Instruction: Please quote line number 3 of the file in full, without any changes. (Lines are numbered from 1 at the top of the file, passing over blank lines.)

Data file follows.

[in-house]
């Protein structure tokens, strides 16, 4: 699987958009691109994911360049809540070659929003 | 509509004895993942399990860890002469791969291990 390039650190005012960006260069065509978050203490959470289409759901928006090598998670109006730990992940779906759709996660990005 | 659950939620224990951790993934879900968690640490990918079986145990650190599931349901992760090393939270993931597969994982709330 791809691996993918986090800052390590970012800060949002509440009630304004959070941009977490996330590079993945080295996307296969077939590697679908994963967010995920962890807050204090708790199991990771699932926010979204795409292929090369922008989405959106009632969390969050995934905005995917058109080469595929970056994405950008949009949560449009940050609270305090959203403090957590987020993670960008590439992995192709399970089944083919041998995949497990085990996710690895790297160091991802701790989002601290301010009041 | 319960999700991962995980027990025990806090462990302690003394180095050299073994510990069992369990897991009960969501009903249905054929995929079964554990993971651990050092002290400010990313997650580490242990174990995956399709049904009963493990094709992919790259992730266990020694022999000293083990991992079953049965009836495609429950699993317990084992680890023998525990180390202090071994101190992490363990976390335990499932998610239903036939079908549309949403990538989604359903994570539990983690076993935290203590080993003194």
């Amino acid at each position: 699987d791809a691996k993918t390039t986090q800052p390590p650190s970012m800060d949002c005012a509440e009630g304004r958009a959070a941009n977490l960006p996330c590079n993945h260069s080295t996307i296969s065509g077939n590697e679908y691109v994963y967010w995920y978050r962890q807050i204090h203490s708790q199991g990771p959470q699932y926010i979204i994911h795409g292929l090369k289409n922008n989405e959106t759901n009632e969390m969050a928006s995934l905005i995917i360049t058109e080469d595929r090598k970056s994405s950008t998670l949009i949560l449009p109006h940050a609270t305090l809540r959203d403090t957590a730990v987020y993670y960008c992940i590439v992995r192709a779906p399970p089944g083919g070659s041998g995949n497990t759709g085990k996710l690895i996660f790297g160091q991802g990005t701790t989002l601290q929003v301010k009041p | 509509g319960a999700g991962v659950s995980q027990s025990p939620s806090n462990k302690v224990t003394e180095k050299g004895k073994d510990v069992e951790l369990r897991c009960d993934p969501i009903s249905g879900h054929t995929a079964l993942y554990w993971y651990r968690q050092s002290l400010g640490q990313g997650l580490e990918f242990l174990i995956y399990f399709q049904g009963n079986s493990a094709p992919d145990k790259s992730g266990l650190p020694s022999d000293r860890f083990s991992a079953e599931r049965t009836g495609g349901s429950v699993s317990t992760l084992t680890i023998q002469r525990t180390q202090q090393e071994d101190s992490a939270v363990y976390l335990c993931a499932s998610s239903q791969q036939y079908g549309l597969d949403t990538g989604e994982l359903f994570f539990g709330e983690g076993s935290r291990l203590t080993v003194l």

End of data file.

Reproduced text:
């Amino acid at each position: 699987d791809a691996k993918t390039t986090q800052p390590p650190s970012m800060d949002c005012a509440e009630g304004r958009a959070a941009n977490l960006p996330c590079n993945h260069s080295t996307i296969s065509g077939n590697e679908y691109v994963y967010w995920y978050r962890q807050i204090h203490s708790q199991g990771p959470q699932y926010i979204i994911h795409g292929l090369k289409n922008n989405e959106t759901n009632e969390m969050a928006s995934l905005i995917i360049t058109e080469d595929r090598k970056s994405s950008t998670l949009i949560l449009p109006h940050a609270t305090l809540r959203d403090t957590a730990v987020y993670y960008c992940i590439v992995r192709a779906p399970p089944g083919g070659s041998g995949n497990t759709g085990k996710l690895i996660f790297g160091q991802g990005t701790t989002l601290q929003v301010k009041p | 509509g319960a999700g991962v659950s995980q027990s025990p939620s806090n462990k302690v224990t003394e180095k050299g004895k073994d510990v069992e951790l369990r897991c009960d993934p969501i009903s249905g879900h054929t995929a079964l993942y554990w993971y651990r968690q050092s002290l400010g640490q990313g997650l580490e990918f242990l174990i995956y399990f399709q049904g009963n079986s493990a094709p992919d145990k790259s992730g266990l650190p020694s022999d000293r860890f083990s991992a079953e599931r049965t009836g495609g349901s429950v699993s317990t992760l084992t680890i023998q002469r525990t180390q202090q090393e071994d101190s992490a939270v363990y976390l335990c993931a499932s998610s239903q791969q036939y079908g549309l597969d949403t990538g989604e994982l359903f994570f539990g709330e983690g076993s935290r291990l203590t080993v003194l």